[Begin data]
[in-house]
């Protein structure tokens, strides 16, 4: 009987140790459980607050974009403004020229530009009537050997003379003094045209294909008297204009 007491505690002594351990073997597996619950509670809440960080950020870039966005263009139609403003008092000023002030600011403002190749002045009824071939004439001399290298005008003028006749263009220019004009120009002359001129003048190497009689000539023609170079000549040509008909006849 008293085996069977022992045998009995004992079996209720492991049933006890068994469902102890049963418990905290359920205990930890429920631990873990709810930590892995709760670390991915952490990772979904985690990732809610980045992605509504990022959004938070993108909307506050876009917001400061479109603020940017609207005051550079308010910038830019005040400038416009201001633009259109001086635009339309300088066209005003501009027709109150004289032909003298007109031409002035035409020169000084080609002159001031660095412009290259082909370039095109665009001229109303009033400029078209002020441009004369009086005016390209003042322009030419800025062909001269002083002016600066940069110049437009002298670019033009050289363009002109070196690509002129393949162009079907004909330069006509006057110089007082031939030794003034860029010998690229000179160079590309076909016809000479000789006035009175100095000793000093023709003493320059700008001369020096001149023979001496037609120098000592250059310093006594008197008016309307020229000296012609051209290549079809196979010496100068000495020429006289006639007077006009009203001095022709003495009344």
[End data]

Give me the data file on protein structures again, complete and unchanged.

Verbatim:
[in-house]
């Protein structure tokens, strides 16, 4: 009987140790459980607050974009403004020229530009009537050997003379003094045209294909008297204009 007491505690002594351990073997597996619950509670809440960080950020870039966005263009139609403003008092000023002030600011403002190749002045009824071939004439001399290298005008003028006749263009220019004009120009002359001129003048190497009689000539023609170079000549040509008909006849 008293085996069977022992045998009995004992079996209720492991049933006890068994469902102890049963418990905290359920205990930890429920631990873990709810930590892995709760670390991915952490990772979904985690990732809610980045992605509504990022959004938070993108909307506050876009917001400061479109603020940017609207005051550079308010910038830019005040400038416009201001633009259109001086635009339309300088066209005003501009027709109150004289032909003298007109031409002035035409020169000084080609002159001031660095412009290259082909370039095109665009001229109303009033400029078209002020441009004369009086005016390209003042322009030419800025062909001269002083002016600066940069110049437009002298670019033009050289363009002109070196690509002129393949162009079907004909330069006509006057110089007082031939030794003034860029010998690229000179160079590309076909016809000479000789006035009175100095000793000093023709003493320059700008001369020096001149023979001496037609120098000592250059310093006594008197008016309307020229000296012609051209290549079809196979010496100068000495020429006289006639007077006009009203001095022709003495009344």